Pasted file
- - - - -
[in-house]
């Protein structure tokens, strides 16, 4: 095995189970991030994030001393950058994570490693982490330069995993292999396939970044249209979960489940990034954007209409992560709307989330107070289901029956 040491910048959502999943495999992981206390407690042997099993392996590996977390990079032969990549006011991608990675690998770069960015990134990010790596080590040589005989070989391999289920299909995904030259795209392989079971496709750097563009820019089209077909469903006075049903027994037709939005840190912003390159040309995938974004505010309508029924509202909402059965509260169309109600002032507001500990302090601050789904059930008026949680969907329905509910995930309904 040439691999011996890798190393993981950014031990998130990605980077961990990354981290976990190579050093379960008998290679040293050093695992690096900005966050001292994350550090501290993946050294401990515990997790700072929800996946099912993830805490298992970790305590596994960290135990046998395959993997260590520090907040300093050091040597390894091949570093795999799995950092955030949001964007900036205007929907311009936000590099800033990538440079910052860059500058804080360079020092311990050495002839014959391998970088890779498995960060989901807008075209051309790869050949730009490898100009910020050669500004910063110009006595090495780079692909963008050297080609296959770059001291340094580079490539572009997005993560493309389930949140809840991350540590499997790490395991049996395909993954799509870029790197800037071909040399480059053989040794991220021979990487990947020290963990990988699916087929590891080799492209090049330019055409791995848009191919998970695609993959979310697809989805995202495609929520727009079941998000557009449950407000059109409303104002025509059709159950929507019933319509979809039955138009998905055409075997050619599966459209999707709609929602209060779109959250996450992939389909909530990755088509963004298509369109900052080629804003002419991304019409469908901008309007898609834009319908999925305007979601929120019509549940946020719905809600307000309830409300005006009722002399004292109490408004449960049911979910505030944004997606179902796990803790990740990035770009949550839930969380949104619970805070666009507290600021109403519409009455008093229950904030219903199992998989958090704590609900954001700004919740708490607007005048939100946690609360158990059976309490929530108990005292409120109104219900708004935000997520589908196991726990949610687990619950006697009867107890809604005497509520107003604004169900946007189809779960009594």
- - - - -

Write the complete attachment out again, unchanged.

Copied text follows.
[in-house]
């Protein structure tokens, strides 16, 4: 095995189970991030994030001393950058994570490693982490330069995993292999396939970044249209979960489940990034954007209409992560709307989330107070289901029956 040491910048959502999943495999992981206390407690042997099993392996590996977390990079032969990549006011991608990675690998770069960015990134990010790596080590040589005989070989391999289920299909995904030259795209392989079971496709750097563009820019089209077909469903006075049903027994037709939005840190912003390159040309995938974004505010309508029924509202909402059965509260169309109600002032507001500990302090601050789904059930008026949680969907329905509910995930309904 040439691999011996890798190393993981950014031990998130990605980077961990990354981290976990190579050093379960008998290679040293050093695992690096900005966050001292994350550090501290993946050294401990515990997790700072929800996946099912993830805490298992970790305590596994960290135990046998395959993997260590520090907040300093050091040597390894091949570093795999799995950092955030949001964007900036205007929907311009936000590099800033990538440079910052860059500058804080360079020092311990050495002839014959391998970088890779498995960060989901807008075209051309790869050949730009490898100009910020050669500004910063110009006595090495780079692909963008050297080609296959770059001291340094580079490539572009997005993560493309389930949140809840991350540590499997790490395991049996395909993954799509870029790197800037071909040399480059053989040794991220021979990487990947020290963990990988699916087929590891080799492209090049330019055409791995848009191919998970695609993959979310697809989805995202495609929520727009079941998000557009449950407000059109409303104002025509059709159950929507019933319509979809039955138009998905055409075997050619599966459209999707709609929602209060779109959250996450992939389909909530990755088509963004298509369109900052080629804003002419991304019409469908901008309007898609834009319908999925305007979601929120019509549940946020719905809600307000309830409300005006009722002399004292109490408004449960049911979910505030944004997606179902796990803790990740990035770009949550839930969380949104619970805070666009507290600021109403519409009455008093229950904030219903199992998989958090704590609900954001700004919740708490607007005048939100946690609360158990059976309490929530108990005292409120109104219900708004935000997520589908196991726990949610687990619950006697009867107890809604005497509520107003604004169900946007189809779960009594």